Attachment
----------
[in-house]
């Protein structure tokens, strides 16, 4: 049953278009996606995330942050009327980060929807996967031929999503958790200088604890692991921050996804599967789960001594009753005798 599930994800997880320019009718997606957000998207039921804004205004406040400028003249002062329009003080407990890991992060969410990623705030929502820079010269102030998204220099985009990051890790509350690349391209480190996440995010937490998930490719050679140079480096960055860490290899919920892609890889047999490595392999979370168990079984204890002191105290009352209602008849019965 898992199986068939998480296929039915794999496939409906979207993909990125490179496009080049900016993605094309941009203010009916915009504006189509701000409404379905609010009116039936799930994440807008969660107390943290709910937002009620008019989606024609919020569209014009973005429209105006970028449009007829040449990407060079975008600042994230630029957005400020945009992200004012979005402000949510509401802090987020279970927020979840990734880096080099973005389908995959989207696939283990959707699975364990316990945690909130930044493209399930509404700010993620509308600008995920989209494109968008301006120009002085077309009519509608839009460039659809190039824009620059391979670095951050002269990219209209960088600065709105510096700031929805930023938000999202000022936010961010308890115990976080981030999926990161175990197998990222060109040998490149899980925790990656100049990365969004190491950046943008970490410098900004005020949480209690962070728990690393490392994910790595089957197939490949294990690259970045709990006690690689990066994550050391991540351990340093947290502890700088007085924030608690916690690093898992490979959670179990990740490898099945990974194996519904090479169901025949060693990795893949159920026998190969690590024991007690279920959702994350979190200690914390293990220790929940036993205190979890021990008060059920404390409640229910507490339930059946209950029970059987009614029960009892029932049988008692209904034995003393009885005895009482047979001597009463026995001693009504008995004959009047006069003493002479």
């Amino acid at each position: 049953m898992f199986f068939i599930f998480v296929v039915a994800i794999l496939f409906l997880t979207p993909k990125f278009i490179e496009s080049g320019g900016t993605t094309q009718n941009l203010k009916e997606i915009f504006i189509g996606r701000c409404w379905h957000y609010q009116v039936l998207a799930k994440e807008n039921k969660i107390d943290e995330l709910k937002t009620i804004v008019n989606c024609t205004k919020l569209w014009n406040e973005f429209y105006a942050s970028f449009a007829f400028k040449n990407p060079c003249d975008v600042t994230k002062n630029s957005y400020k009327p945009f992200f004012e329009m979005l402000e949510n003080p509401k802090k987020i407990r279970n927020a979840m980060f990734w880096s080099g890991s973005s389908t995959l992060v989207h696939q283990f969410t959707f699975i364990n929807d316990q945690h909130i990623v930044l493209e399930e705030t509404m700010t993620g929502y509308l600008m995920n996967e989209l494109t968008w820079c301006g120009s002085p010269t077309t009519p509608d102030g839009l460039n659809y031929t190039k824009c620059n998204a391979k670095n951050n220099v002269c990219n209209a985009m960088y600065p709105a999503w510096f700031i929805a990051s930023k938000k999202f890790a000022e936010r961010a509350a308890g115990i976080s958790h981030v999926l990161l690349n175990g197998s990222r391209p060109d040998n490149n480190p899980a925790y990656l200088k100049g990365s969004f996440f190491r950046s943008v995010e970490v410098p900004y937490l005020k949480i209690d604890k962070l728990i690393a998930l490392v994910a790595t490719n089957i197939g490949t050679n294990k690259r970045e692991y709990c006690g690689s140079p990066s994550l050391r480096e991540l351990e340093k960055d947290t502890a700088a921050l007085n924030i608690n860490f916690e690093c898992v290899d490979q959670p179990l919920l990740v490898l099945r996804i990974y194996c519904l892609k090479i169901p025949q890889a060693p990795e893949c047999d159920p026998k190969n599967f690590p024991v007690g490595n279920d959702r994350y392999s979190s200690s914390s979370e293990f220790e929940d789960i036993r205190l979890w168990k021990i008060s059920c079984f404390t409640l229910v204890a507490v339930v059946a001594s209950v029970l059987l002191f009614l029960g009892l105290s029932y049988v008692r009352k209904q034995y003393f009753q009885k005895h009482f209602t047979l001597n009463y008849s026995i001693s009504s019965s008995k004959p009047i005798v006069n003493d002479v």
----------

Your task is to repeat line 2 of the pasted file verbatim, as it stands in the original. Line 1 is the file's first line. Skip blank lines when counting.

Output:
């Protein structure tokens, strides 16, 4: 049953278009996606995330942050009327980060929807996967031929999503958790200088604890692991921050996804599967789960001594009753005798 599930994800997880320019009718997606957000998207039921804004205004406040400028003249002062329009003080407990890991992060969410990623705030929502820079010269102030998204220099985009990051890790509350690349391209480190996440995010937490998930490719050679140079480096960055860490290899919920892609890889047999490595392999979370168990079984204890002191105290009352209602008849019965 898992199986068939998480296929039915794999496939409906979207993909990125490179496009080049900016993605094309941009203010009916915009504006189509701000409404379905609010009116039936799930994440807008969660107390943290709910937002009620008019989606024609919020569209014009973005429209105006970028449009007829040449990407060079975008600042994230630029957005400020945009992200004012979005402000949510509401802090987020279970927020979840990734880096080099973005389908995959989207696939283990959707699975364990316990945690909130930044493209399930509404700010993620509308600008995920989209494109968008301006120009002085077309009519509608839009460039659809190039824009620059391979670095951050002269990219209209960088600065709105510096700031929805930023938000999202000022936010961010308890115990976080981030999926990161175990197998990222060109040998490149899980925790990656100049990365969004190491950046943008970490410098900004005020949480209690962070728990690393490392994910790595089957197939490949294990690259970045709990006690690689990066994550050391991540351990340093947290502890700088007085924030608690916690690093898992490979959670179990990740490898099945990974194996519904090479169901025949060693990795893949159920026998190969690590024991007690279920959702994350979190200690914390293990220790929940036993205190979890021990008060059920404390409640229910507490339930059946209950029970059987009614029960009892029932049988008692209904034995003393009885005895009482047979001597009463026995001693009504008995004959009047006069003493002479």